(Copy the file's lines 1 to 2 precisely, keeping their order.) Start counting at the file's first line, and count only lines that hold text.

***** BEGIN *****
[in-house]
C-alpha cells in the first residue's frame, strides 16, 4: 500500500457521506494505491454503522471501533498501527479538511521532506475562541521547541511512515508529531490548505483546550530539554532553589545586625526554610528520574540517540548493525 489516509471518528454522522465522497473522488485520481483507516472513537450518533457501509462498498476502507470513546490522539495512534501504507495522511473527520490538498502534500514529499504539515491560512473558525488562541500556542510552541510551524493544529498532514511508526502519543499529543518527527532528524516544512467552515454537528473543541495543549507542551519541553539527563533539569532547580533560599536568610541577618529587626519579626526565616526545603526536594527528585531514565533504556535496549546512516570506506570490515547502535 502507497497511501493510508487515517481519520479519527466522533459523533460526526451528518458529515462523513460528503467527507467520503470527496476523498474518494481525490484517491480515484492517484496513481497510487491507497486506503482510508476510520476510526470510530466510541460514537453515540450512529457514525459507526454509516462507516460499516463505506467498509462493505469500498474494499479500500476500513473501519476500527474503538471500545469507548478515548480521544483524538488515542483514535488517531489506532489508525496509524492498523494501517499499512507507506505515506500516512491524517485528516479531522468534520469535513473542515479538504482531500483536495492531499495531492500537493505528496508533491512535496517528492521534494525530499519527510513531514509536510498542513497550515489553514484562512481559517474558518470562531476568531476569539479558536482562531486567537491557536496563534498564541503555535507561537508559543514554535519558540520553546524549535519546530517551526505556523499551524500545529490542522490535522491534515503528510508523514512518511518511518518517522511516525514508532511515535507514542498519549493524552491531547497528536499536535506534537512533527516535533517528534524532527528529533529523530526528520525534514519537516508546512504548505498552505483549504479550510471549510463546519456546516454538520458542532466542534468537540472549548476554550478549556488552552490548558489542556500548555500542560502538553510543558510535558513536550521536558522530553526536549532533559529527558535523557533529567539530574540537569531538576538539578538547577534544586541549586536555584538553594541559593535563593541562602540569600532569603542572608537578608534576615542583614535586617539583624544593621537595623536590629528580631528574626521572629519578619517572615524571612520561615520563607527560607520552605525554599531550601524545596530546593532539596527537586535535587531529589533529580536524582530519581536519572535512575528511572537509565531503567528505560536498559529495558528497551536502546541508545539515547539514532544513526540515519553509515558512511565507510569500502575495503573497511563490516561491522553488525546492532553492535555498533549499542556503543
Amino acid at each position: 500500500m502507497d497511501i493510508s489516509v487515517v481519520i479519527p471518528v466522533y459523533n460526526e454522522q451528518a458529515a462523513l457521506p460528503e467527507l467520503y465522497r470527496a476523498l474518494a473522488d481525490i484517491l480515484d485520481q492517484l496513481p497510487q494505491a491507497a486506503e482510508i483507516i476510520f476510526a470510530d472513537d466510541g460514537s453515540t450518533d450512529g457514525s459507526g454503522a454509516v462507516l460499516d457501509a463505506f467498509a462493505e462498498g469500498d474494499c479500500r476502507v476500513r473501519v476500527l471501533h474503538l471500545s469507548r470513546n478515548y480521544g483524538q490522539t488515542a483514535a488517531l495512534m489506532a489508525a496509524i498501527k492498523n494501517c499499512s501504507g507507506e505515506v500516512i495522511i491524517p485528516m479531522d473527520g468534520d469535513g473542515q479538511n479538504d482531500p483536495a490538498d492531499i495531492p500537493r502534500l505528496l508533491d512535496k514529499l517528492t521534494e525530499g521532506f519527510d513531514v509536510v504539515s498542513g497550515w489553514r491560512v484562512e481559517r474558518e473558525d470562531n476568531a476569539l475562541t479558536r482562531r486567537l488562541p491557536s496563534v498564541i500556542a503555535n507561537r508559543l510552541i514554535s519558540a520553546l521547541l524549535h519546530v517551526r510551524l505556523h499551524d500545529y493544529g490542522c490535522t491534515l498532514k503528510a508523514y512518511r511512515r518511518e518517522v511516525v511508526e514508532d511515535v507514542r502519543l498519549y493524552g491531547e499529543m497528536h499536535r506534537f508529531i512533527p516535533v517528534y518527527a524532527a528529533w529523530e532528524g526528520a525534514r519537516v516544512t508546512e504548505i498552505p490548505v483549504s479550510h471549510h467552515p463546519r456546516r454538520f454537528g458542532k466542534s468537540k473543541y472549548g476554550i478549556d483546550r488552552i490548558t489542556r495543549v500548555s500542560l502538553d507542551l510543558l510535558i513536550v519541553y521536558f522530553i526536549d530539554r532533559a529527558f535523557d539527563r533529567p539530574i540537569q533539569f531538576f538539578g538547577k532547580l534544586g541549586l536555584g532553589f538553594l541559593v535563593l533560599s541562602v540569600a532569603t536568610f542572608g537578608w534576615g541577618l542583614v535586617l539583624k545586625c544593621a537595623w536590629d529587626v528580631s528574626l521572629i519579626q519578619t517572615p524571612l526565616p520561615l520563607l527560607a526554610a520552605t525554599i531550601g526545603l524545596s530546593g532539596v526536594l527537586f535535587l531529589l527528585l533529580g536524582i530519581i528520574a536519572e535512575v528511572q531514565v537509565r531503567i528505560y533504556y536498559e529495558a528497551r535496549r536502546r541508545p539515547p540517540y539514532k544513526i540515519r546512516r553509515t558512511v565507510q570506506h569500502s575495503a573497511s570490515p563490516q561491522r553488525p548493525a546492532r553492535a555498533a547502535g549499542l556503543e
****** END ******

[in-house]
C-alpha cells in the first residue's frame, strides 16, 4: 500500500457521506494505491454503522471501533498501527479538511521532506475562541521547541511512515508529531490548505483546550530539554532553589545586625526554610528520574540517540548493525 489516509471518528454522522465522497473522488485520481483507516472513537450518533457501509462498498476502507470513546490522539495512534501504507495522511473527520490538498502534500514529499504539515491560512473558525488562541500556542510552541510551524493544529498532514511508526502519543499529543518527527532528524516544512467552515454537528473543541495543549507542551519541553539527563533539569532547580533560599536568610541577618529587626519579626526565616526545603526536594527528585531514565533504556535496549546512516570506506570490515547502535 502507497497511501493510508487515517481519520479519527466522533459523533460526526451528518458529515462523513460528503467527507467520503470527496476523498474518494481525490484517491480515484492517484496513481497510487491507497486506503482510508476510520476510526470510530466510541460514537453515540450512529457514525459507526454509516462507516460499516463505506467498509462493505469500498474494499479500500476500513473501519476500527474503538471500545469507548478515548480521544483524538488515542483514535488517531489506532489508525496509524492498523494501517499499512507507506505515506500516512491524517485528516479531522468534520469535513473542515479538504482531500483536495492531499495531492500537493505528496508533491512535496517528492521534494525530499519527510513531514509536510498542513497550515489553514484562512481559517474558518470562531476568531476569539479558536482562531486567537491557536496563534498564541503555535507561537508559543514554535519558540520553546524549535519546530517551526505556523499551524500545529490542522490535522491534515503528510508523514512518511518511518518517522511516525514508532511515535507514542498519549493524552491531547497528536499536535506534537512533527516535533517528534524532527528529533529523530526528520525534514519537516508546512504548505498552505483549504479550510471549510463546519456546516454538520458542532466542534468537540472549548476554550478549556488552552490548558489542556500548555500542560502538553510543558510535558513536550521536558522530553526536549532533559529527558535523557533529567539530574540537569531538576538539578538547577534544586541549586536555584538553594541559593535563593541562602540569600532569603542572608537578608534576615542583614535586617539583624544593621537595623536590629528580631528574626521572629519578619517572615524571612520561615520563607527560607520552605525554599531550601524545596530546593532539596527537586535535587531529589533529580536524582530519581536519572535512575528511572537509565531503567528505560536498559529495558528497551536502546541508545539515547539514532544513526540515519553509515558512511565507510569500502575495503573497511563490516561491522553488525546492532553492535555498533549499542556503543